Montana is part of the Smarter Balanced consortium of states, which designed the tests and then contracted with American Institutes for Research to create an open platform accessible to vendors. While the proprietary platform AIR used during pilot testing worked fine, the platform used by the state’s vendor Measured Progress did not.

State officials say Measured Progress provided the only bid the state could afford to pay. And while some states have rejected the consortium to go it alone, it’s unlikely that Montana could get anything better with the limited funding available.

Some states that experienced many of the same problems as Montana have threatened legal action, and North Dakota is seeking more than $300,000 from Smarter Balanced.

Montana officials have negotiated a Smarter Balanced membership fee reduction of $375,596, which is about half of its annual membership fees, and they are withholding about $130,000 from Measured Progress until the company delivers everything promised in the contract. They also expect many of the problems to be resolved next year.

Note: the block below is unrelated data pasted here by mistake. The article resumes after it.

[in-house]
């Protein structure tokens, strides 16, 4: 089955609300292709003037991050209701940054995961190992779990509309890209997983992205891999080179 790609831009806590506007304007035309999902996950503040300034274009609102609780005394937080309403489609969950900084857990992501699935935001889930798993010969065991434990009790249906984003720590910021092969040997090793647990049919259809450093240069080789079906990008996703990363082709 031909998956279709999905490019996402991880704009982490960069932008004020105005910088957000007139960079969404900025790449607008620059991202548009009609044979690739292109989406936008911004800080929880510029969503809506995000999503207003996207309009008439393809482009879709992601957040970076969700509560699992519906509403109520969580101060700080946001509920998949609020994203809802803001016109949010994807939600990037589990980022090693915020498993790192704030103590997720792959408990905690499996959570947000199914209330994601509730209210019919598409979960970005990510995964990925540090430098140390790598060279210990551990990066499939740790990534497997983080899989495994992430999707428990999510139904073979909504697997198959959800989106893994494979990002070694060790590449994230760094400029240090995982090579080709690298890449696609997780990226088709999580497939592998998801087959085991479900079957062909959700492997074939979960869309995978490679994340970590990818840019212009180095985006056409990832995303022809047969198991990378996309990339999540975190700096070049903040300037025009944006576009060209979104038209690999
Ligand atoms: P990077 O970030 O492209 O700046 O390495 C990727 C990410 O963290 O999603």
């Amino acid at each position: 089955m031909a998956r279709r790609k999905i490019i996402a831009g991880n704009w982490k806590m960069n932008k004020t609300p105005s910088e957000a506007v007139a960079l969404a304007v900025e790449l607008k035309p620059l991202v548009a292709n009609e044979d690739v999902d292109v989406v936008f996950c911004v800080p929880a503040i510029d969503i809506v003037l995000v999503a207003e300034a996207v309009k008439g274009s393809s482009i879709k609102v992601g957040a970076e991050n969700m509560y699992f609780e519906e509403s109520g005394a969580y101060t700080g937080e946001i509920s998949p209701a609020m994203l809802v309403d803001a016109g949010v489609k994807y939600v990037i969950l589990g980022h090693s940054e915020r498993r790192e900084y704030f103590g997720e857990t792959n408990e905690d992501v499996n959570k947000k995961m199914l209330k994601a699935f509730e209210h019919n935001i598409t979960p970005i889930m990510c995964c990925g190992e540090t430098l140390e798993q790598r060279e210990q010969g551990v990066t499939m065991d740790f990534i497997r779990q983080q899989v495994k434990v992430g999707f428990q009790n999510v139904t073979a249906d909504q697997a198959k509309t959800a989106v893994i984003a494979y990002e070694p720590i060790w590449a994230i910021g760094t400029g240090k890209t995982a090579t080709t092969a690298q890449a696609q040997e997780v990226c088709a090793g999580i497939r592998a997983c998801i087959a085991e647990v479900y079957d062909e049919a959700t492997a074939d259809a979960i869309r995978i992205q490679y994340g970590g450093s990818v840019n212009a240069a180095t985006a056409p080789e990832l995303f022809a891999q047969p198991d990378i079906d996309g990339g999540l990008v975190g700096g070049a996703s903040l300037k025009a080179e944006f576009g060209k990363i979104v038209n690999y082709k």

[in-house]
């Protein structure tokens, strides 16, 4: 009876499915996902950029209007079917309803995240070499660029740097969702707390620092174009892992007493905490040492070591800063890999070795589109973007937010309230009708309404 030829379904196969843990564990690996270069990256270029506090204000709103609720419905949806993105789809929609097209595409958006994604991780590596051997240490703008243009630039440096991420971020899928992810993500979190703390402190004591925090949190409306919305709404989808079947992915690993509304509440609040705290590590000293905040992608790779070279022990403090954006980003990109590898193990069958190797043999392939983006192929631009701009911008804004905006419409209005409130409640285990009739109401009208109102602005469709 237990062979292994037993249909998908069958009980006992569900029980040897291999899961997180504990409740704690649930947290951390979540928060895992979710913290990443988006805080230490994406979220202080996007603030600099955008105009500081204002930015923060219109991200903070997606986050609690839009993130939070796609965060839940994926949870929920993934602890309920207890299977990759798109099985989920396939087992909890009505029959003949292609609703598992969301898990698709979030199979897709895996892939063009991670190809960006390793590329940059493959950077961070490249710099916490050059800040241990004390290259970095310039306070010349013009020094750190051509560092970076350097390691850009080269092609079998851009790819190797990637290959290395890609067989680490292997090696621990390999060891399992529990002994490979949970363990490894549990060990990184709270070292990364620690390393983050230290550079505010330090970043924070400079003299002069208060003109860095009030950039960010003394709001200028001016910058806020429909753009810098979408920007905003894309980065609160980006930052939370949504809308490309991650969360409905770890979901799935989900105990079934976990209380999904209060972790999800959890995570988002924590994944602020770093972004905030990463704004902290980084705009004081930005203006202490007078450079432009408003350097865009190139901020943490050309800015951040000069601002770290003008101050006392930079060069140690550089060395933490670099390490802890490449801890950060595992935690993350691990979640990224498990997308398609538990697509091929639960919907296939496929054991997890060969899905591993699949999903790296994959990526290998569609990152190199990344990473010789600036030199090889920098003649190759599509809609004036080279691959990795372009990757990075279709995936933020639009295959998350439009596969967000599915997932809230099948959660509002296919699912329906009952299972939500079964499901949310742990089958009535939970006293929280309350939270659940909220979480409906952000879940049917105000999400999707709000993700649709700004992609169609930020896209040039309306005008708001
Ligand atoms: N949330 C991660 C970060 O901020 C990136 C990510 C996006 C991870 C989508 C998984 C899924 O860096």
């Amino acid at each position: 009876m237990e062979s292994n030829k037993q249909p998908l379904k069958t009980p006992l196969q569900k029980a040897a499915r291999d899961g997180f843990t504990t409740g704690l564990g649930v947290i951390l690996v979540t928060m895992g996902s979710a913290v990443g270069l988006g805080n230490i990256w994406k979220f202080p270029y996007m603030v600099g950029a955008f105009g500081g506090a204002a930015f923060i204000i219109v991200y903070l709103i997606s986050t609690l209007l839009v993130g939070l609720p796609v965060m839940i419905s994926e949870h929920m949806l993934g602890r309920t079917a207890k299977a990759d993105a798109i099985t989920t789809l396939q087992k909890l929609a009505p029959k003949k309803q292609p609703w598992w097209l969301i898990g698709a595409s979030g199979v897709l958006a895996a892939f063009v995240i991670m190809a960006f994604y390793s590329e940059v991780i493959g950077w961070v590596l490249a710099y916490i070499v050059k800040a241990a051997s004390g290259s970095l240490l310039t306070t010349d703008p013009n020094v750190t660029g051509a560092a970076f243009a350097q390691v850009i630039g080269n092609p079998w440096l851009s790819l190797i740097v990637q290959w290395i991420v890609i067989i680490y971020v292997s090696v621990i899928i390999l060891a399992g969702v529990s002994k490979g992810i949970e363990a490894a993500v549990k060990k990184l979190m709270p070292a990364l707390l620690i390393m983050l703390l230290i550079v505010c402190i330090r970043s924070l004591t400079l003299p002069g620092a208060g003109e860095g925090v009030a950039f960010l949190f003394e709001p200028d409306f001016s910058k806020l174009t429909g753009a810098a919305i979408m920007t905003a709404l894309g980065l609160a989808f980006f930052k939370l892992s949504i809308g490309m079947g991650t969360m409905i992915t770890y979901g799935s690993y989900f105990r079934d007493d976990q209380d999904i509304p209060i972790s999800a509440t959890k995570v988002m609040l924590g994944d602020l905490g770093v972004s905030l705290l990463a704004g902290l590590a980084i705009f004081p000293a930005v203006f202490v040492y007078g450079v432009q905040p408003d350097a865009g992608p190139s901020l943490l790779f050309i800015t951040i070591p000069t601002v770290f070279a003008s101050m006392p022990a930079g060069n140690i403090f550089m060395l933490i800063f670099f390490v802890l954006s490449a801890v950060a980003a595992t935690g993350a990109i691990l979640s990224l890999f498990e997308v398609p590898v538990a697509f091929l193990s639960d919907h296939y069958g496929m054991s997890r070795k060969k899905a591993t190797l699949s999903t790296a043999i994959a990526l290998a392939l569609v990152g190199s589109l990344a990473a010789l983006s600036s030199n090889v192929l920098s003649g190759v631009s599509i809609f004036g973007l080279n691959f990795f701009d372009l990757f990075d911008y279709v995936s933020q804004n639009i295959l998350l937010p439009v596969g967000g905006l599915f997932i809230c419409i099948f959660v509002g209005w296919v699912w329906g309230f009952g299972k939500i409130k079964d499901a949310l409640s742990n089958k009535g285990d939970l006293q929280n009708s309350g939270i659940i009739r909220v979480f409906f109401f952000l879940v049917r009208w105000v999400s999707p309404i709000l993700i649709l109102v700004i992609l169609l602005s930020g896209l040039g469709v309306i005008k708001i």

We believe it would be unreasonable to expect everything to work out perfectly on the first try. But now that state officials know about these problems, we hope they will put safeguards in place to ensure this doesn’t happen again.

Editorial: https://bit.ly/1JINQQO


The Livingston Enterprise, Dec. 24, on releasing inmate information to the public:

When it comes to the public’s right to know, elected officials sometimes flinch at the idea of releasing records to the media - particularly newspapers, which tend to file the lion’s share of public record requests.

That was initially the case when this newspaper more than two years ago began requesting images of certain inmates being held behind bars at the Park County Detention Center.